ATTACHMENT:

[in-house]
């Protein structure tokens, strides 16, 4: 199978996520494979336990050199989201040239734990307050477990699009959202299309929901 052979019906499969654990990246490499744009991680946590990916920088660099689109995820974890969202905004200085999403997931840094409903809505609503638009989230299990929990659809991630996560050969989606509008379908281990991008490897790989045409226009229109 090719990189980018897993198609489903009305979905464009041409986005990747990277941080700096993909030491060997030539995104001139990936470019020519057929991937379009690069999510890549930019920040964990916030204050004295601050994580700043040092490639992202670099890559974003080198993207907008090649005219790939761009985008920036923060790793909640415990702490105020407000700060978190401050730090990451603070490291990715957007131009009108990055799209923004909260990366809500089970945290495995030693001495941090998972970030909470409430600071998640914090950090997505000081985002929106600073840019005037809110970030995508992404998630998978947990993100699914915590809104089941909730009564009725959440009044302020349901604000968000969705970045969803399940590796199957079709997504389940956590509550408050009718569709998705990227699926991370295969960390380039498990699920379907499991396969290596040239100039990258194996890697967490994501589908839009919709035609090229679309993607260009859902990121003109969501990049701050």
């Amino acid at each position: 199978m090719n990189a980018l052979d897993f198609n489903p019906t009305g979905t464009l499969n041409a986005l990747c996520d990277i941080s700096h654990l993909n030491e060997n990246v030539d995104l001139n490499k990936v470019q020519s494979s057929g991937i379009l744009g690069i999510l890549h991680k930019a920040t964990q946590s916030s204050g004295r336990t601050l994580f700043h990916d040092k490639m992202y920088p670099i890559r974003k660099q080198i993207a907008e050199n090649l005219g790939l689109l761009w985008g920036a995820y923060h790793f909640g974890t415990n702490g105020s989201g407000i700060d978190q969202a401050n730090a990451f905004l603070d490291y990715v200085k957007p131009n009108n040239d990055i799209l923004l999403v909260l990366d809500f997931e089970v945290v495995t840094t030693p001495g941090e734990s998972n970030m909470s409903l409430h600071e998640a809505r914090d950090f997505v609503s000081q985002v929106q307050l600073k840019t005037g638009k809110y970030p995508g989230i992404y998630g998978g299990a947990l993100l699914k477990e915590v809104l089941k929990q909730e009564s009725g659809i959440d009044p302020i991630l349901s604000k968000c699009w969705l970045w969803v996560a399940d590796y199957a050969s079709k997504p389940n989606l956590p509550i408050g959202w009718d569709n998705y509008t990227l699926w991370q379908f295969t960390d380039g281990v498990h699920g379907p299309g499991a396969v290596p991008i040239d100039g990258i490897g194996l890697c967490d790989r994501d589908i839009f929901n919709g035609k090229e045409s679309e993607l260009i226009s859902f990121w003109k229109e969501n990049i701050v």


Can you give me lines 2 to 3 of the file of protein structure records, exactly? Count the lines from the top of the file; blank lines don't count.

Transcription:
């Protein structure tokens, strides 16, 4: 199978996520494979336990050199989201040239734990307050477990699009959202299309929901 052979019906499969654990990246490499744009991680946590990916920088660099689109995820974890969202905004200085999403997931840094409903809505609503638009989230299990929990659809991630996560050969989606509008379908281990991008490897790989045409226009229109 090719990189980018897993198609489903009305979905464009041409986005990747990277941080700096993909030491060997030539995104001139990936470019020519057929991937379009690069999510890549930019920040964990916030204050004295601050994580700043040092490639992202670099890559974003080198993207907008090649005219790939761009985008920036923060790793909640415990702490105020407000700060978190401050730090990451603070490291990715957007131009009108990055799209923004909260990366809500089970945290495995030693001495941090998972970030909470409430600071998640914090950090997505000081985002929106600073840019005037809110970030995508992404998630998978947990993100699914915590809104089941909730009564009725959440009044302020349901604000968000969705970045969803399940590796199957079709997504389940956590509550408050009718569709998705990227699926991370295969960390380039498990699920379907499991396969290596040239100039990258194996890697967490994501589908839009919709035609090229679309993607260009859902990121003109969501990049701050």
């Amino acid at each position: 199978m090719n990189a980018l052979d897993f198609n489903p019906t009305g979905t464009l499969n041409a986005l990747c996520d990277i941080s700096h654990l993909n030491e060997n990246v030539d995104l001139n490499k990936v470019q020519s494979s057929g991937i379009l744009g690069i999510l890549h991680k930019a920040t964990q946590s916030s204050g004295r336990t601050l994580f700043h990916d040092k490639m992202y920088p670099i890559r974003k660099q080198i993207a907008e050199n090649l005219g790939l689109l761009w985008g920036a995820y923060h790793f909640g974890t415990n702490g105020s989201g407000i700060d978190q969202a401050n730090a990451f905004l603070d490291y990715v200085k957007p131009n009108n040239d990055i799209l923004l999403v909260l990366d809500f997931e089970v945290v495995t840094t030693p001495g941090e734990s998972n970030m909470s409903l409430h600071e998640a809505r914090d950090f997505v609503s000081q985002v929106q307050l600073k840019t005037g638009k809110y970030p995508g989230i992404y998630g998978g299990a947990l993100l699914k477990e915590v809104l089941k929990q909730e009564s009725g659809i959440d009044p302020i991630l349901s604000k968000c699009w969705l970045w969803v996560a399940d590796y199957a050969s079709k997504p389940n989606l956590p509550i408050g959202w009718d569709n998705y509008t990227l699926w991370q379908f295969t960390d380039g281990v498990h699920g379907p299309g499991a396969v290596p991008i040239d100039g990258i490897g194996l890697c967490d790989r994501d589908i839009f929901n919709g035609k090229e045409s679309e993607l260009i226009s859902f990121w003109k229109e969501n990049i701050v």